1 large banana (8″ – 9″ long) contains the following:

Calories:  121

Carbohydrates:  31g

Fiber:  4g

Protein:  1g

Nutrients:  Vitamin C – 20%; Iron – 2%; Vitamin A – 2%; Calcium – 1%.

Bananas are a good source of potassium, Manganese, and Vitamin B6.

Banana Trivia:  The banana plant originated in Malaysia.  The plant isn’t really a tree, it is actually the world’s largest herb!

February 21, 2012 at 2:43 pm Leave a comment

Cranberry Sunrise Drink

Cranberries, along with blueberries and Concord grapes, are the only 3 fruits native to the US and Canada.  In case you didn’t know, cranberries grow on a vine.  And another interesting fact, the first commercial bed of cranberries were planted in Dennis, MA in 1816!  Just down the road from me!

Most of the production of cranberries occurs in Wisconsin, Massachusetts, New Jersey, Oregon, Washington and the Canadian provinces of British Columbia and Quebec.  This red, tangy fruit is mostly harvested between September and October.  Water is used during harvest to float the fruit so it is easier to pick.  The water also protects the plants in the winter from freezing.

Cranberries, along with all fruits and vegetables, are antioxidants and contain phytonutrients.  Phytonutrients are organic compounds in plants that are believed to promote human health.   Grains, legumes, nuts and teas are also rich sources of phytonutrients.  Phytonutrients are further categorized into carotenoids, flavonoids, lignans, and more.  The phytonutrient found in cranberries is called a polyphenol and specifically, proanthocyanidin (PAC).

Current research is being done with phytonutrients and their ability to support health.  At present, polyphenols may protect against some health problems and possibly the effects of aging.  Polyphenols have been shown to block the action of enzymes that cancers need for growth and they have also been shown to deactivate substances that promote the growth of cancers.  They also protect the lining of cells from the adhesion of LDL (bad) cholesterol, a cause of coronary heart disease.  PAC’s can also prevent the adhesion of certain bacteria, including those associated with urinary tract infections, onto the urinary tract wall.  The PAC’s in cranberries may also inhibit bacteria associated with gum disease and stomach ulcers.

The National Kidney Foundation suggests that drinking 10oz/day of cranberry juice cocktail may prevent urinary tract infections.  It is important to note that cranberry juice COCKTAIL contains sugar.  Just go for the 100% pure cranberry juice.  Or, an easier way to eat cranberries is dried.  They taste great in salads.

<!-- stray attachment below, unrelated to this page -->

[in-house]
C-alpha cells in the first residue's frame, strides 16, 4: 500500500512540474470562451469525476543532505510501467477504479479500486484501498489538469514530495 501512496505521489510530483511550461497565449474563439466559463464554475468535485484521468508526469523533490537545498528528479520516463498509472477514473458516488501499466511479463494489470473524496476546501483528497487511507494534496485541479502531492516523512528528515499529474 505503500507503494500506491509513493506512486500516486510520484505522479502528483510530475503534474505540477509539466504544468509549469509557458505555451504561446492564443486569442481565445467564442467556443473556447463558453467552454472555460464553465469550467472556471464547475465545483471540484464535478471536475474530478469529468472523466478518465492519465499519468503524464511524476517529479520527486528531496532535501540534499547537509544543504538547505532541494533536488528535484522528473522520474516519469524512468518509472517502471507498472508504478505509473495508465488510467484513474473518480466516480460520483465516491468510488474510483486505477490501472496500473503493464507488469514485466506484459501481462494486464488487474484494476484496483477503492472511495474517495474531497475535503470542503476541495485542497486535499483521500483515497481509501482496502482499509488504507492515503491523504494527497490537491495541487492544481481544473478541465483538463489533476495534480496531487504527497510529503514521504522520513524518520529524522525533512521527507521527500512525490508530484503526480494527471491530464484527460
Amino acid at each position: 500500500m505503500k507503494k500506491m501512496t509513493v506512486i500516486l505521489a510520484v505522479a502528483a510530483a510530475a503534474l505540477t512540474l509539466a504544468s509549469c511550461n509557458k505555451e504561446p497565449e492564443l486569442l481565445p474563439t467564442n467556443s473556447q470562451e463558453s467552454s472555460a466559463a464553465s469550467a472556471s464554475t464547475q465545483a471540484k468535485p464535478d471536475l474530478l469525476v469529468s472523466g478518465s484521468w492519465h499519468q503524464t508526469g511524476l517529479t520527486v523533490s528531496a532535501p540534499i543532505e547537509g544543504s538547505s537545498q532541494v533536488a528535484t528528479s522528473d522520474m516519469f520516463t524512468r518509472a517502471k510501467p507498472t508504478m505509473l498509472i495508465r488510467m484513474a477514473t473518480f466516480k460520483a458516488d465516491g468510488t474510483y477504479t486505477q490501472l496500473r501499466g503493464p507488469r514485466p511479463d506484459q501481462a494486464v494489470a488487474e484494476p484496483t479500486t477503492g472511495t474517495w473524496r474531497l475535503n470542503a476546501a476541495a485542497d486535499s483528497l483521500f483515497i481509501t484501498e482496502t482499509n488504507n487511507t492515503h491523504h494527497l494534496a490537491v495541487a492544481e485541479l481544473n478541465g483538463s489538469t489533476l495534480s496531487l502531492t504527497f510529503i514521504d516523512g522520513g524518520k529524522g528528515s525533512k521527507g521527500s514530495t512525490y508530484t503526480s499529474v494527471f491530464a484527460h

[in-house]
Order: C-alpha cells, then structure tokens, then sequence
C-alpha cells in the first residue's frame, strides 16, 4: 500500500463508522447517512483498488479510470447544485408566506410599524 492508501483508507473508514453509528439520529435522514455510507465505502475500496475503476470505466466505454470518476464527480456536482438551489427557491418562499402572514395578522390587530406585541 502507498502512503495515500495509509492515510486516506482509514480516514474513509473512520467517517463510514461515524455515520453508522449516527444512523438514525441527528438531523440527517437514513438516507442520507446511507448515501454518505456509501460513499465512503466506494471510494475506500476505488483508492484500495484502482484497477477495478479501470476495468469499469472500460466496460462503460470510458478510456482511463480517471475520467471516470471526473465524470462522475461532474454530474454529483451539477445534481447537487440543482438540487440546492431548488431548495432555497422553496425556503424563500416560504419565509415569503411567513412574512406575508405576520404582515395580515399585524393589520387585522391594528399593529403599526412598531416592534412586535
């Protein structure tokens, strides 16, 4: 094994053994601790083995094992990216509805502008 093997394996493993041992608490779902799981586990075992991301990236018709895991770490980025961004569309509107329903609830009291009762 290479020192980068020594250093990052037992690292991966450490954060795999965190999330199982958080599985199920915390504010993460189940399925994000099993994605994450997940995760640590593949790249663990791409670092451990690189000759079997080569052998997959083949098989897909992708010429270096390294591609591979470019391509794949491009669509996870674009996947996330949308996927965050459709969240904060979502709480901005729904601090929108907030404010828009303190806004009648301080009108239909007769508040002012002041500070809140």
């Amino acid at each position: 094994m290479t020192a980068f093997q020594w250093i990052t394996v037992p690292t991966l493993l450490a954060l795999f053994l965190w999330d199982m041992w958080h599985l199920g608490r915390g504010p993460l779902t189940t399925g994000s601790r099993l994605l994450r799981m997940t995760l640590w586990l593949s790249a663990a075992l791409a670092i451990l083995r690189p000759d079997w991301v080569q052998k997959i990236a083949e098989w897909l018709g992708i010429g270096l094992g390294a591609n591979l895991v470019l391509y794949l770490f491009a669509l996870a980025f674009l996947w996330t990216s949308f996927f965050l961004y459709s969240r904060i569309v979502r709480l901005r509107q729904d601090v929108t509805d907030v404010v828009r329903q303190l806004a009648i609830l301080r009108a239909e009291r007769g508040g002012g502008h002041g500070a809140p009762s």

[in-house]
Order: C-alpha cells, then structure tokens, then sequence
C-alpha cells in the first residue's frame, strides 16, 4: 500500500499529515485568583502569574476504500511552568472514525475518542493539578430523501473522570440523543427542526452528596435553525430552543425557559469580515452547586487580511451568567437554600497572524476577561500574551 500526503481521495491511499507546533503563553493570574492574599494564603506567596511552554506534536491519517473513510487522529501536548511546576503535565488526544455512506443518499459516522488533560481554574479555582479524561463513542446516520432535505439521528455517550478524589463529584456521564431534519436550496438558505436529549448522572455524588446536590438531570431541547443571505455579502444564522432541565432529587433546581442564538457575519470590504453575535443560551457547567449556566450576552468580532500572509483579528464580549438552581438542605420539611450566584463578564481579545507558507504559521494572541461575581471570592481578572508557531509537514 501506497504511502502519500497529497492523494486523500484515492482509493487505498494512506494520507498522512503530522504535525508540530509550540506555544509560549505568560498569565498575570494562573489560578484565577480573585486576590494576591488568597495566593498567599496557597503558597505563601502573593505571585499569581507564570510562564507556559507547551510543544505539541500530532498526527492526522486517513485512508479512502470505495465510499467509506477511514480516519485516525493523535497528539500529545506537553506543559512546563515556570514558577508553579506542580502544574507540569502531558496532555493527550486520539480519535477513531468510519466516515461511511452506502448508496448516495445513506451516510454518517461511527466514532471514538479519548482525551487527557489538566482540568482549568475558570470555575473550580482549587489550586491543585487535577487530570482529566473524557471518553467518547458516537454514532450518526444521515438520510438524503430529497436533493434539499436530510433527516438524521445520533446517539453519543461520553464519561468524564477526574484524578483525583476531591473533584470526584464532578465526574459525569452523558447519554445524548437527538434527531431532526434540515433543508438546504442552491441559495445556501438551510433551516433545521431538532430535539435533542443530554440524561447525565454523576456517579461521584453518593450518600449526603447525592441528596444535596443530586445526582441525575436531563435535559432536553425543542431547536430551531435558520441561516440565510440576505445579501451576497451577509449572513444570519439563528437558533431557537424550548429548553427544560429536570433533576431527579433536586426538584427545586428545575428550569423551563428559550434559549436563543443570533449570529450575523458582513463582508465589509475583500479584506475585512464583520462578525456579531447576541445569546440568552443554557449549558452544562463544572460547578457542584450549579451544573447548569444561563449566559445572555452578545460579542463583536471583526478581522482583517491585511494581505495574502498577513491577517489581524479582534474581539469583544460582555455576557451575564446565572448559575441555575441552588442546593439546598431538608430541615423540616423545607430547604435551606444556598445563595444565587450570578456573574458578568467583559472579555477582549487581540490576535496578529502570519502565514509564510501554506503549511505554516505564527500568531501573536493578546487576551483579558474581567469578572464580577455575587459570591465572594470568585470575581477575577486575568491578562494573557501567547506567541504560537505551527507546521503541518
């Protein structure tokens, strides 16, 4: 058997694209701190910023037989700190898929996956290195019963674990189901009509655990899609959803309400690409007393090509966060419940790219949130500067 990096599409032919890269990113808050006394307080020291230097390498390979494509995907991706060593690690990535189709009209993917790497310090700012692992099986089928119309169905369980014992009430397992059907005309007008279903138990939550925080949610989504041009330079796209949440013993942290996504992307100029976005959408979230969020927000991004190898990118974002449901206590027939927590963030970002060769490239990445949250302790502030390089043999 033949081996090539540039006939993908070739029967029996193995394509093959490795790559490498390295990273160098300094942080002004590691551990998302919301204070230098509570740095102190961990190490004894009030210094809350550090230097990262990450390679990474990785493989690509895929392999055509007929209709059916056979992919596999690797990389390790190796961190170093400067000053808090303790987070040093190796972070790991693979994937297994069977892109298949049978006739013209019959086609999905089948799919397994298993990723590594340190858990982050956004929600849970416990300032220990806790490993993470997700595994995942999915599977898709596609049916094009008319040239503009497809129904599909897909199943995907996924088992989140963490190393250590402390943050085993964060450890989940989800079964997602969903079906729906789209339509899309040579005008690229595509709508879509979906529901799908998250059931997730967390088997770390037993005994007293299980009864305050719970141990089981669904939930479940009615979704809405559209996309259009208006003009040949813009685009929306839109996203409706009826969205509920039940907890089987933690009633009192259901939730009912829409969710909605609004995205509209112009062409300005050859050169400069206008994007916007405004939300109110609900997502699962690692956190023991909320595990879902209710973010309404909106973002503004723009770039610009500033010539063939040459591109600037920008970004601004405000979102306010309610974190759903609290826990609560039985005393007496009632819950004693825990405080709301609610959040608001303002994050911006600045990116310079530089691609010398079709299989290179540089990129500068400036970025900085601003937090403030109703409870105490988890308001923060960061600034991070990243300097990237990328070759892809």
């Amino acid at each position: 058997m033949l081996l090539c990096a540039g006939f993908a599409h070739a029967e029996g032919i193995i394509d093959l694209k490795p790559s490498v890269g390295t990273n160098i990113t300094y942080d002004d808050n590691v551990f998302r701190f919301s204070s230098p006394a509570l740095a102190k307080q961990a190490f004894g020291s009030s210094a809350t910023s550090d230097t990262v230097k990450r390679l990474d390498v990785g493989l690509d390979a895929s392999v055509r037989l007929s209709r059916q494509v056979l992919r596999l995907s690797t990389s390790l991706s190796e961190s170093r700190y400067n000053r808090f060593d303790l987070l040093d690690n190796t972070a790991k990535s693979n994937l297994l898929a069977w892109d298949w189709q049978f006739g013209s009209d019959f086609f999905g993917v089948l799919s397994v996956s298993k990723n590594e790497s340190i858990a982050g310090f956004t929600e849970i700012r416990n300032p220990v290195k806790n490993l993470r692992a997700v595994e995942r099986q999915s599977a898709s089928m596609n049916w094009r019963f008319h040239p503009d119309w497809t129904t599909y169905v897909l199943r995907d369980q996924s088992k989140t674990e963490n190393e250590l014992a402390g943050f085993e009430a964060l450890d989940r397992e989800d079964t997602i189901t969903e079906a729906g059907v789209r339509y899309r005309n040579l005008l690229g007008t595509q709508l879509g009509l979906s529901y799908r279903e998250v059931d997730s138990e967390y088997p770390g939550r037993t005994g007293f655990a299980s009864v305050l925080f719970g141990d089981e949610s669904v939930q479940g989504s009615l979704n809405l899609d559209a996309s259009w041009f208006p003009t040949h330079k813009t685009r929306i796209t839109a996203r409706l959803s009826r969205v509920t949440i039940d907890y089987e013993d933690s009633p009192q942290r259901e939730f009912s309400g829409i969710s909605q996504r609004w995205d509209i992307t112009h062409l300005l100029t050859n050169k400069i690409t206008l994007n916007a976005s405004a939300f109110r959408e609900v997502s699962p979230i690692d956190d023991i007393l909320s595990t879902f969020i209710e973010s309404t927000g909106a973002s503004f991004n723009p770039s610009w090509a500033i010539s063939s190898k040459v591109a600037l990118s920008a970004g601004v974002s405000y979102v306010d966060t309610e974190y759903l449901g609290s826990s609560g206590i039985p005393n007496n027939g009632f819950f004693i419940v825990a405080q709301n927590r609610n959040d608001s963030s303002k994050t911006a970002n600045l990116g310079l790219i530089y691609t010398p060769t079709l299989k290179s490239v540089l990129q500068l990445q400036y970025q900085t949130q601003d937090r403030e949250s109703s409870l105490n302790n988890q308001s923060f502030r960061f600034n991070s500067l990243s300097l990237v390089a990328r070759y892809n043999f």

As part of eating 5 fruits and vegetables/day, one serving of cranberries is ½  cup of whole fruit, 1/3 cup of dried fruit, or ¾ cup of 100% juice.

Nutrition information for 1 cup of whole fruit (I don’t know how anyone could eat it this way, but OK!):

Calories                       30

Carbohydrates            7g

Fiber      2g

Cranberries contain 10% of a day’s worth of Vitamin C.

Nutrition information for 1/3 cup dried cranberries:

Calories                         120

Fat                                           .5g

Potassium                        15mg

Carbohydrates                 33mg

Fiber      2g

Dried cranberries contain 2% of the daily supply of iron.

100% Cranberry juice

Calories                        130

Sodium                          20mg

Carbohydrates              32g

Calcium                        100mg

Fresh, frozen cranberries will keep for 1 year.

Cranberry Sunrise

 

 

6 cups Spiced Cranberry Syrup (recipe follows)

6 cups fresh orange juice

12 oz. (1 ½ cups) Campari (optional) *

Ice Cubes

Seltzer or Soda Water  (or lemon-lime soda)

6 orange slices, halved

*I omit the Campari.  Personally, I think it’s Yukky!!  Bleh!

In a large pitcher, stir together cranberry syrup, orange juice and campari, if using.  Place several ice cubes in tall tumblers.  Pour in the cranberry-orange mixture to fill half the glass.  Add fizzy water to the top.  Garnish with a slice of orange and serve immediately.

225 calories/cup, 1g protein, 0g fat, 58g carbs, 2mg sodium, 0mg cholesterol

Spiced Cranberry Syrup

The cranberry syrup can be made in a large batch and kept refrigerated.  It makes a nice pancake or waffle syrup as well.

3 ½ cups sugar

2 lemons

3 lbs. cranberries, picked over

6-8 thin slices fresh ginger

3 cinnamon sticks

Combine sugar with 6 cups cold water in a large heavy saucepan and cook over medium heat, stirring, until the sugar has dissolved.  Squeeze the juice from lemons, reserving rinds.  Add the juice and rinds to the syrup, along with cranberries, ginger and cinnamon sticks.  Bring to a boil, reduce heat to low and cook, uncovered, until most of the berries pop, 10 to 15 minutes, skimming any froth that rises to the surface.  Remove from the heat and let stand for about ½ hour.  Strain the syrup through a fine sieve, pressing down on the berries to release as much juice as possible.  Cover and refrigerate until chilled.  (The syrup can be stored, covered, in the refrigerator for up to 1 week.)

Makes about 8 cups.

26 calories/tablespoon, 0g protein, 0g fat, 7g carbs, 0mg sodium, 0mg cholesterol

December 21, 2011 at 5:00 pm Leave a comment


Twitter Updates

Error: Twitter did not respond. Please wait a few minutes and refresh this page.

Enter your email address to subscribe to this blog and receive notifications of new posts by email.

Join 286 other followers

Editorial Calendar

June 2017
M T W T F S S
« Jun    
 1234
567891011
12131415161718
19202122232425
2627282930  

Categories

Recent Posts